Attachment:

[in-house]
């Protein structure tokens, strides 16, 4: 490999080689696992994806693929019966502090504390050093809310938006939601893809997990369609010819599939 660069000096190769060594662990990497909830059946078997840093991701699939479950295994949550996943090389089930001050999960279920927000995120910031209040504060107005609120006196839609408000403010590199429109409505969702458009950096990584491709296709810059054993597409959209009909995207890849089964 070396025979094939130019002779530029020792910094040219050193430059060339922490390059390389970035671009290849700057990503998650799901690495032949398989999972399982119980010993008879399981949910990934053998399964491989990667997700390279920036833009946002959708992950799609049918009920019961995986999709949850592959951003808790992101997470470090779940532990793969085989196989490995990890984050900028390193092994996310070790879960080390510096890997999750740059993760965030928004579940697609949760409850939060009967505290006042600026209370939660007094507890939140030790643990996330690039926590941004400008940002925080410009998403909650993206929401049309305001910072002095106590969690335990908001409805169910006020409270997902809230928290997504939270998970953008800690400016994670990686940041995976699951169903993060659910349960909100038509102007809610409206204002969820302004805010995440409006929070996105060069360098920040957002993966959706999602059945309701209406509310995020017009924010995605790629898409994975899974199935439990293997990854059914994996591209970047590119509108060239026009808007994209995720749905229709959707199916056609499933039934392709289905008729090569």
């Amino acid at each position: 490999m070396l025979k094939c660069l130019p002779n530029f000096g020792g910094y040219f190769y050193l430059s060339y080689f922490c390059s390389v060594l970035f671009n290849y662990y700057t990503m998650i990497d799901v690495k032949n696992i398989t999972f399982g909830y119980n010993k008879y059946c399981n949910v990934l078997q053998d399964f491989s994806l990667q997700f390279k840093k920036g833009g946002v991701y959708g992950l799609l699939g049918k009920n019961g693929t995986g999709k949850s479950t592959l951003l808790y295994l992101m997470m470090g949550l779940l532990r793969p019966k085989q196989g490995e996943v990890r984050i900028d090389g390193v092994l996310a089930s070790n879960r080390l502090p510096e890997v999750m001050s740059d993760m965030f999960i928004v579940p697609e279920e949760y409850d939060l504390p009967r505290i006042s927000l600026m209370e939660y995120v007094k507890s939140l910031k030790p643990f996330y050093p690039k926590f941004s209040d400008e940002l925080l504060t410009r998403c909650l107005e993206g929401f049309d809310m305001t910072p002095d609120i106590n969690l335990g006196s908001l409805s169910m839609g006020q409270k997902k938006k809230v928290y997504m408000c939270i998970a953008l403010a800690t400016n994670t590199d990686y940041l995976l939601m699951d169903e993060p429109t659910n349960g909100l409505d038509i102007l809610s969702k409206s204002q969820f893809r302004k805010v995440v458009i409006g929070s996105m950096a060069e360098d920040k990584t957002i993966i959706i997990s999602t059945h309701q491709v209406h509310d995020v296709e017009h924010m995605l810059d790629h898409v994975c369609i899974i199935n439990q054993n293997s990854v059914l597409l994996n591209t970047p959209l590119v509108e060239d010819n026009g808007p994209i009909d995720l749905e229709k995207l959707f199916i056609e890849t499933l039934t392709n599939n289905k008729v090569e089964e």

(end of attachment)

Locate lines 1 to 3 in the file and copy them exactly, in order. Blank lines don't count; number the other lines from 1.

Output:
[in-house]
């Protein structure tokens, strides 16, 4: 490999080689696992994806693929019966502090504390050093809310938006939601893809997990369609010819599939 660069000096190769060594662990990497909830059946078997840093991701699939479950295994949550996943090389089930001050999960279920927000995120910031209040504060107005609120006196839609408000403010590199429109409505969702458009950096990584491709296709810059054993597409959209009909995207890849089964 070396025979094939130019002779530029020792910094040219050193430059060339922490390059390389970035671009290849700057990503998650799901690495032949398989999972399982119980010993008879399981949910990934053998399964491989990667997700390279920036833009946002959708992950799609049918009920019961995986999709949850592959951003808790992101997470470090779940532990793969085989196989490995990890984050900028390193092994996310070790879960080390510096890997999750740059993760965030928004579940697609949760409850939060009967505290006042600026209370939660007094507890939140030790643990996330690039926590941004400008940002925080410009998403909650993206929401049309305001910072002095106590969690335990908001409805169910006020409270997902809230928290997504939270998970953008800690400016994670990686940041995976699951169903993060659910349960909100038509102007809610409206204002969820302004805010995440409006929070996105060069360098920040957002993966959706999602059945309701209406509310995020017009924010995605790629898409994975899974199935439990293997990854059914994996591209970047590119509108060239026009808007994209995720749905229709959707199916056609499933039934392709289905008729090569």
């Amino acid at each position: 490999m070396l025979k094939c660069l130019p002779n530029f000096g020792g910094y040219f190769y050193l430059s060339y080689f922490c390059s390389v060594l970035f671009n290849y662990y700057t990503m998650i990497d799901v690495k032949n696992i398989t999972f399982g909830y119980n010993k008879y059946c399981n949910v990934l078997q053998d399964f491989s994806l990667q997700f390279k840093k920036g833009g946002v991701y959708g992950l799609l699939g049918k009920n019961g693929t995986g999709k949850s479950t592959l951003l808790y295994l992101m997470m470090g949550l779940l532990r793969p019966k085989q196989g490995e996943v990890r984050i900028d090389g390193v092994l996310a089930s070790n879960r080390l502090p510096e890997v999750m001050s740059d993760m965030f999960i928004v579940p697609e279920e949760y409850d939060l504390p009967r505290i006042s927000l600026m209370e939660y995120v007094k507890s939140l910031k030790p643990f996330y050093p690039k926590f941004s209040d400008e940002l925080l504060t410009r998403c909650l107005e993206g929401f049309d809310m305001t910072p002095d609120i106590n969690l335990g006196s908001l409805s169910m839609g006020q409270k997902k938006k809230v928290y997504m408000c939270i998970a953008l403010a800690t400016n994670t590199d990686y940041l995976l939601m699951d169903e993060p429109t659910n349960g909100l409505d038509i102007l809610s969702k409206s204002q969820f893809r302004k805010v995440v458009i409006g929070s996105m950096a060069e360098d920040k990584t957002i993966i959706i997990s999602t059945h309701q491709v209406h509310d995020v296709e017009h924010m995605l810059d790629h898409v994975c369609i899974i199935n439990q054993n293997s990854v059914l597409l994996n591209t970047p959209l590119v509108e060239d010819n026009g808007p994209i009909d995720l749905e229709k995207l959707f199916i056609e890849t499933l039934t392709n599939n289905k008729v090569e089964e």